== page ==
As with our beginnings, so with our ends, the question of God and his role in where you have come from and whither you go emerge as we press on to the supernatural depths to which this question directs us. Does God want a relationship with you? What does that even mean? Why would God want you as his friend? What does God’s love for you reveal about yourself and the loves you ought to have now?
What does the University of Dallas have to do with either of these life-and-love-revealing questions? On the surface level, the University of Dallas is both an origin and a destination, a place to which some come and others go in any given year. It is the higher educational institution to which many come to receive an education and from which they leave to spend their lives growing into that education. More significantly, it is an institution that is a vital part of many life stories, a place of forming culture, creating friendship and family, and realizing one’s very humanity. Still further, through the education we provide at the University of Dallas, our students uncover and more deeply understand the very meaning of their lives and learn to listen to those callings that become their vocations.
There is another way to approach these fundamental questions with the University of Dallas in mind, one in which we think of it not just as the point of intersection and formation for many lives, but as itself a sort of living entity, an institutional being with a life of its own.
Where has the University of Dallas been? Where is it going?
Though young as far as universities go, the University of Dallas is old enough that some of its origin stories are tinctured with elements of sacred lore. The first iteration of the University of Dallas runs from 1905 through 1928. It was the Vincentian Fathers who founded Holy Trinity College in 1905 and renamed it the University of Dallas in 1910. They closed the University of Dallas in 1928, and the charter was given to the Diocese of Dallas. The Sisters of St. Mary of Namur obtained that charter in 1955 with the intention of folding Our Lady of Victory College in Fort Worth into a newly established University of Dallas. Something magical happened when an energetic bishop with a great deal of experience and a doctorate in history from Louvain, Bishop Thomas K. Gorman, was given back the charter for the University of Dallas from the Sisters of St. Mary of Namur later in 1955 and, together with a board of profoundly generous and daring businessmen, founded the University of Dallas in 1956. Our campus bears the names of those early great ones — Constantin, Gorman, Blakley, Haggar, Braniff, Maher. Bishop Gorman was convinced of the need to found not just another regional Catholic college, but a truly great Catholic university, one that would serve as a paradigm in the wider landscape of American higher education. He succeeded.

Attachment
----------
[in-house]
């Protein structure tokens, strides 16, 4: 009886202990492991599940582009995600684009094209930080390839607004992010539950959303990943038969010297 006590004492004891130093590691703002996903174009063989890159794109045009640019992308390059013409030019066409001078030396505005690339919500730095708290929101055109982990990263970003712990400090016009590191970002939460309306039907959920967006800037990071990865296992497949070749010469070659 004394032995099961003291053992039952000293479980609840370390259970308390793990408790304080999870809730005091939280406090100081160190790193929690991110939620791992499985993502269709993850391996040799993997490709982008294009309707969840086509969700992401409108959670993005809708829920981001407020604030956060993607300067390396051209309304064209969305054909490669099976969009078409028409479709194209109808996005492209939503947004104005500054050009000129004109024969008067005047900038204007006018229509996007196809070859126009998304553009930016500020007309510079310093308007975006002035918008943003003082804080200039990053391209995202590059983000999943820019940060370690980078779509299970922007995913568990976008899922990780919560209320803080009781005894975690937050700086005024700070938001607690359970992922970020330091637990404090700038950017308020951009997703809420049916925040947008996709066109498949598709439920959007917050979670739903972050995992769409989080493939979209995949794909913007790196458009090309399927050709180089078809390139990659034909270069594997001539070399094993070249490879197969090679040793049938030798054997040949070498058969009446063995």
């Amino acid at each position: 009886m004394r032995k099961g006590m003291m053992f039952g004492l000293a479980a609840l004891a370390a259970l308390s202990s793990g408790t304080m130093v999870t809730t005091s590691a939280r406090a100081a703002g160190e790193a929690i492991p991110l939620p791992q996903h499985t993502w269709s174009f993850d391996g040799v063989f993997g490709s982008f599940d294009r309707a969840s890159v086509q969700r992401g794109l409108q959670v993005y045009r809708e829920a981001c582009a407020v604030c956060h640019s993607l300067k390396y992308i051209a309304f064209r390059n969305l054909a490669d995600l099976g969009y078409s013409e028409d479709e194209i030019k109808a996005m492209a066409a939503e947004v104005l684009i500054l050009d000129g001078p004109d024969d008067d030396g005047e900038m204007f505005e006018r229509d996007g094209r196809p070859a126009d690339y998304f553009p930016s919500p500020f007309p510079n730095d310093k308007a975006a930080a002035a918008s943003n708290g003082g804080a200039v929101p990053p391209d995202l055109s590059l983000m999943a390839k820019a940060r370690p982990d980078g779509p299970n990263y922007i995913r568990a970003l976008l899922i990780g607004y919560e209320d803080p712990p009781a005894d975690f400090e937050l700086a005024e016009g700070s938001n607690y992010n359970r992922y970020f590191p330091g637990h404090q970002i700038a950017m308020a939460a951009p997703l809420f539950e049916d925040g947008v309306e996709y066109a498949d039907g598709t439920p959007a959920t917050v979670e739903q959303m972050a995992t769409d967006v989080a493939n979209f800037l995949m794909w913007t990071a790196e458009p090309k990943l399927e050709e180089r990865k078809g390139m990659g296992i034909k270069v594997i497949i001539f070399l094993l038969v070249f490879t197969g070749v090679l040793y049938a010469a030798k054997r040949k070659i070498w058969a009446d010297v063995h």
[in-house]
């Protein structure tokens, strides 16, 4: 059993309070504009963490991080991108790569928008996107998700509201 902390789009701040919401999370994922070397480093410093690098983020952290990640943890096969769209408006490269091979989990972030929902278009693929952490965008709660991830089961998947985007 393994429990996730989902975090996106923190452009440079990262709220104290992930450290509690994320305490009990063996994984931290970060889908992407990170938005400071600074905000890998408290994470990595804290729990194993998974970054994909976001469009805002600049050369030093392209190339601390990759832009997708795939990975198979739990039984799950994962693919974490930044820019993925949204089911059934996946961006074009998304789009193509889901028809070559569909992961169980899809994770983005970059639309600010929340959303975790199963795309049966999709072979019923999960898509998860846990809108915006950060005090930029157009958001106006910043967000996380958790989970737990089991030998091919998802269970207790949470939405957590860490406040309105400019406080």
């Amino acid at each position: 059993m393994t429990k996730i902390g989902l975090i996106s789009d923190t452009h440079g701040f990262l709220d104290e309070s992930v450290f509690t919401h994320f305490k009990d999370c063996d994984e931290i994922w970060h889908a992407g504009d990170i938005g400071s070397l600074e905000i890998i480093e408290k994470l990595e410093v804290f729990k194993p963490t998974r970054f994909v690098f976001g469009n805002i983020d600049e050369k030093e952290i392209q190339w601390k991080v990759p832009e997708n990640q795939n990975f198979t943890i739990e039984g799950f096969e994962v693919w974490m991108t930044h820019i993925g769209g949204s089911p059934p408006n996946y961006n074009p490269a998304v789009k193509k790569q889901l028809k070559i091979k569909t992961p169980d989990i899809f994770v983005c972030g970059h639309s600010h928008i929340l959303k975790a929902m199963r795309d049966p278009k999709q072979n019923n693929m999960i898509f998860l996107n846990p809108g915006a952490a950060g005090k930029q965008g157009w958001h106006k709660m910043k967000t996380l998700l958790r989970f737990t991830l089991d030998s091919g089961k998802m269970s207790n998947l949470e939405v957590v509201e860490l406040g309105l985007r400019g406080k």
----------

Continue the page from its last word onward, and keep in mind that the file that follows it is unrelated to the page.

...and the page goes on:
The first faculty were composed of some of the Sisters of St. Mary of Namur, members of the Order of Friars Minor and laypeople. The Franciscans pulled out after three years, but they were replaced, and in ways that remain significant and continue to nurture the charism and classrooms of the University of Dallas, by Cistercians who were refugees from then-Communist Hungary and by Dominicans from the Southern province who built their first priory on campus in 1958. The School Sisters of Notre Dame arrived in 1962 and provided invaluable teaching and administrative support. We are now mainly a lay faculty, but we have a new order of nuns, the Dominican Sisters of the Congregation of St. Cecilia, commonly known as the Nashville Dominicans, who comprise a part of our faculty, we continue to have Cistercians from our Lady of Dallas Abbey on our faculty, and the Dominicans provide excellent formation for our community through serving the chaplaincy.
Many lay men and women have had a profound effect on our university, but none so great as Drs. Donald and Louise Cowan. When they arrived in the 1960s, there was much good to build on, and high aspirations for what UD might become. But, it was the Cowans, originally charged with establishing an Honors College at UD, who instead built what is in effect an honors college for every undergraduate student. They were convinced that a shared curriculum was the most significant feature of a university education that would reclaim culture and revive the great Western intellectual tradition; as Dr. Donald Cowan observed, “The curriculum is the center of the solution; it must be the same for all students, but designed for the best — not in its complexity but in its imaginative scope and profundity.” And it was Dr. Louise Cowan who realized, together with Dr. Willmoore Kendall, Bishop Gorman’s dream of a truly distinctive graduate program, which came to be the Braniff Graduate School of Liberal Arts in which is housed what is now widely recognized as the strongest interdisciplinary Ph.D. program in the country, the Institute of Philosophical Studies. It was from Braniff that first the Graduate School of Management, named now after our generous alumni Satish and Yasmin Gupta, as the Gupta College of Business, sprung. And, so too, did the graduate programs in ministry find their origins in Braniff, UD’s incubator for creative and foundational graduate education.